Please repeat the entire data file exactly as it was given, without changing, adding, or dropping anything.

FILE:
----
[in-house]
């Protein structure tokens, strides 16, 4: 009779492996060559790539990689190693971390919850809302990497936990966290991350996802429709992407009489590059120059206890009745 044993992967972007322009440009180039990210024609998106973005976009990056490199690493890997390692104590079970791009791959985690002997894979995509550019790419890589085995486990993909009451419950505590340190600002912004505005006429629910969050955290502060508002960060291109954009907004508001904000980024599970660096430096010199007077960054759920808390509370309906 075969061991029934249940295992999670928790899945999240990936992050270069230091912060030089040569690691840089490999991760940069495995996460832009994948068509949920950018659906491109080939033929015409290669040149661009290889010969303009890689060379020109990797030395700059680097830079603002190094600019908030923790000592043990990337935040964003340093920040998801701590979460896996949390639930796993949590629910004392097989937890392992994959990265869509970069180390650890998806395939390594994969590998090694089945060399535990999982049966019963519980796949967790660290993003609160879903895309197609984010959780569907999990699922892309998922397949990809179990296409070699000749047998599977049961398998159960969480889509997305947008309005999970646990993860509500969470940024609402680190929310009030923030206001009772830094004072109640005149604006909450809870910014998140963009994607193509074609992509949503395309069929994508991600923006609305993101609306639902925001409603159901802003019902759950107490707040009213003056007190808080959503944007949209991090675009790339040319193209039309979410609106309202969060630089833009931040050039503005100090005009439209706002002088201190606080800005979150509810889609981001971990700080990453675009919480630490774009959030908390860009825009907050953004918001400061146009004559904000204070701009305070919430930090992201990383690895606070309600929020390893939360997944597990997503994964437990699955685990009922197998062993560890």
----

[in-house]
């Protein structure tokens, strides 16, 4: 009779492996060559790539990689190693971390919850809302990497936990966290991350996802429709992407009489590059120059206890009745 044993992967972007322009440009180039990210024609998106973005976009990056490199690493890997390692104590079970791009791959985690002997894979995509550019790419890589085995486990993909009451419950505590340190600002912004505005006429629910969050955290502060508002960060291109954009907004508001904000980024599970660096430096010199007077960054759920808390509370309906 075969061991029934249940295992999670928790899945999240990936992050270069230091912060030089040569690691840089490999991760940069495995996460832009994948068509949920950018659906491109080939033929015409290669040149661009290889010969303009890689060379020109990797030395700059680097830079603002190094600019908030923790000592043990990337935040964003340093920040998801701590979460896996949390639930796993949590629910004392097989937890392992994959990265869509970069180390650890998806395939390594994969590998090694089945060399535990999982049966019963519980796949967790660290993003609160879903895309197609984010959780569907999990699922892309998922397949990809179990296409070699000749047998599977049961398998159960969480889509997305947008309005999970646990993860509500969470940024609402680190929310009030923030206001009772830094004072109640005149604006909450809870910014998140963009994607193509074609992509949503395309069929994508991600923006609305993101609306639902925001409603159901802003019902759950107490707040009213003056007190808080959503944007949209991090675009790339040319193209039309979410609106309202969060630089833009931040050039503005100090005009439209706002002088201190606080800005979150509810889609981001971990700080990453675009919480630490774009959030908390860009825009907050953004918001400061146009004559904000204070701009305070919430930090992201990383690895606070309600929020390893939360997944597990997503994964437990699955685990009922197998062993560890």